The EU’s General Data Protection Regulation

March 16, 2018

The GDPR means significant changes to the way marketers all over the world collect and use data. What do these rules entail? How will they affect U.S.-based marketers? What will be the wider impact of GDPR on digital advertising globally?

EU citizens have certain rights relating to how their data can be collected, shared, and used. The General Data Protection Regulation (GDPR), established as of May 2018, enables them to exercise these rights and provides guidelines for organizations on how they must handle user data. There are four main topics related to marketing compliance of the GDPR: universal consent and preference management, cookie consent and website scanning, data subject access request (DSAR), and policy and notice management.

GDPR doesn’t only affect European companies. It applies to any company that offers goods and services in the EU or monitors the behavior of people in Europe. It represents the beginning of a shift in the way regulators and consumers think about data protection globally and will result in significant changes to the way digital advertising is done. Needing to obtain consent and be transparent puts a bigger emphasis on building trust with consumers.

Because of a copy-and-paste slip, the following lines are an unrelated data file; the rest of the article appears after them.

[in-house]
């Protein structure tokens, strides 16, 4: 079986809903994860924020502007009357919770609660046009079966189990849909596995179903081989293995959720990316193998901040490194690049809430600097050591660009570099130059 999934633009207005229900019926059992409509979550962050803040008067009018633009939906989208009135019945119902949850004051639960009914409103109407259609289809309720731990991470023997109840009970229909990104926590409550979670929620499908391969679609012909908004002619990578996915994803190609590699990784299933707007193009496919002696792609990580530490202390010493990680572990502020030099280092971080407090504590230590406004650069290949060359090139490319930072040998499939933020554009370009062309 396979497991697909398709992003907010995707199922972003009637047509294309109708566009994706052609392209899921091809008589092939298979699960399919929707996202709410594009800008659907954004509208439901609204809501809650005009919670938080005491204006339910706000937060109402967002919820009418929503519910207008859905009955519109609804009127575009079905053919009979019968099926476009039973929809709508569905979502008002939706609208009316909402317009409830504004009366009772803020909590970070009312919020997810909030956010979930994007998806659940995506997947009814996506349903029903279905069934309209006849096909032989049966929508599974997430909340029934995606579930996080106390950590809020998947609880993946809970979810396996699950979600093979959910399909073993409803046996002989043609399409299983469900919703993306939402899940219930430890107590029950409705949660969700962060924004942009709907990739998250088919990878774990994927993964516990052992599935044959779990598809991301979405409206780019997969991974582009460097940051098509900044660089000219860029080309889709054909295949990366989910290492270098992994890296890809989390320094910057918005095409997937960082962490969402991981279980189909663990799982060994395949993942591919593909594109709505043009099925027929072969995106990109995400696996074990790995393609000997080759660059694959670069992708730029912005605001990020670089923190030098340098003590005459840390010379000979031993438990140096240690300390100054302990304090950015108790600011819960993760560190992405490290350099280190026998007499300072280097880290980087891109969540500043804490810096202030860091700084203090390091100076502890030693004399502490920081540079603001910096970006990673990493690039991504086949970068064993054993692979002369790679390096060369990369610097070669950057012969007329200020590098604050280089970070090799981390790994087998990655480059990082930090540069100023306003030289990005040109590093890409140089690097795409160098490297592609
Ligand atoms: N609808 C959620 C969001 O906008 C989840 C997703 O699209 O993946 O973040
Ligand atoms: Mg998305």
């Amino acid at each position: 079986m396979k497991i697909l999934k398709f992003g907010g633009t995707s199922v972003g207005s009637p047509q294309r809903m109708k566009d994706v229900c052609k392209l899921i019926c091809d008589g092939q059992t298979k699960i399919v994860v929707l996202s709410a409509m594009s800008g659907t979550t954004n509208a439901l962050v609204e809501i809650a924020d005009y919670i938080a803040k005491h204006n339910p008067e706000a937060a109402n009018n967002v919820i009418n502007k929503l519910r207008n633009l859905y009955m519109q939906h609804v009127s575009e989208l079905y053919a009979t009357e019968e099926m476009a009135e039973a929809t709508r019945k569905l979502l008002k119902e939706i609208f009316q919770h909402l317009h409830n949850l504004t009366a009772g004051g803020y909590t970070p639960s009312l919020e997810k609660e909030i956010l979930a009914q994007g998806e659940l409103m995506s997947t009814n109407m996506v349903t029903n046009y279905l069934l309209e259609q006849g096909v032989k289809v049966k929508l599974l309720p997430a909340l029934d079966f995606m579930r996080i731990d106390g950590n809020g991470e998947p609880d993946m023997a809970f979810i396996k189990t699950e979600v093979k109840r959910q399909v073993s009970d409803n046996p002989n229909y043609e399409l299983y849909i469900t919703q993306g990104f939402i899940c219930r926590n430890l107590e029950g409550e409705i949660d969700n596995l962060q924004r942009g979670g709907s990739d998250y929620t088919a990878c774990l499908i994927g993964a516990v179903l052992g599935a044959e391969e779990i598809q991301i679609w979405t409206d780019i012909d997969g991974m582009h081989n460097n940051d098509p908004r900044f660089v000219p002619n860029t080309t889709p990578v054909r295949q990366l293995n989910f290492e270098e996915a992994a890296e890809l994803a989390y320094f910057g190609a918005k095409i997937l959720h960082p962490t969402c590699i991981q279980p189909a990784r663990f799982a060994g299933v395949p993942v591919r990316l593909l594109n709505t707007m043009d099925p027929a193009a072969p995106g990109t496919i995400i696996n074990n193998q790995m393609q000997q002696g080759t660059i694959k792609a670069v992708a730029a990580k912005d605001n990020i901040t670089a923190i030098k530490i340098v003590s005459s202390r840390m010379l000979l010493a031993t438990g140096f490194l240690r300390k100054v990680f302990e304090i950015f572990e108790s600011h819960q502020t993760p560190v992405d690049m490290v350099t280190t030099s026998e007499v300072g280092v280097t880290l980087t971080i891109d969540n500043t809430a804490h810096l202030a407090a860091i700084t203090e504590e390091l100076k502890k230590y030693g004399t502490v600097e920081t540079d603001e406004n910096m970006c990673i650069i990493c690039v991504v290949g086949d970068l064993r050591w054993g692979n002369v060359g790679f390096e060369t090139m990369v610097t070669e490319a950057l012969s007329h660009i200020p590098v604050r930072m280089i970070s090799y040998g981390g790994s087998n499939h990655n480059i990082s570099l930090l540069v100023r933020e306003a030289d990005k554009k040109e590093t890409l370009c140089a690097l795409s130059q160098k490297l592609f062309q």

According to the transparency principle in Article 5 of GDPR, companies need to provide individuals in the EU with specific types of information. For example, a web form can be provided for users to fill out online to request a consultation or a brand can add a cookie banner at the bottom of a page where users can opt to accept cookies or change their preferences. Brands are obligated to keep track of data consent and to provide easy access to users to make requests regarding their data.

Universal Consent and Preference Management

There are six legal ways to process personal data under GDPR: legitimate interest, contract, compliance with legal obligation, consent, vital interest of the individual, and public interest. Consent is often not the most appropriate one to rely on, and there are three critical areas for consent compliance in GDPR:

  1. Notice. Information must be provided to the data subject so that consent is considered informed at the time it is collected.
  2. Method. Consent must be given with a clear, affirmative action on the part of the user. In practice, this means that pre-checked boxes are not a proper method of collecting consent. Users must either check a box or have the ability to adjust their settings.
  3. Record. There is an obligation to demonstrate valid consent by keeping records of who consented, when they consented, what they were told at the time, and how they consented.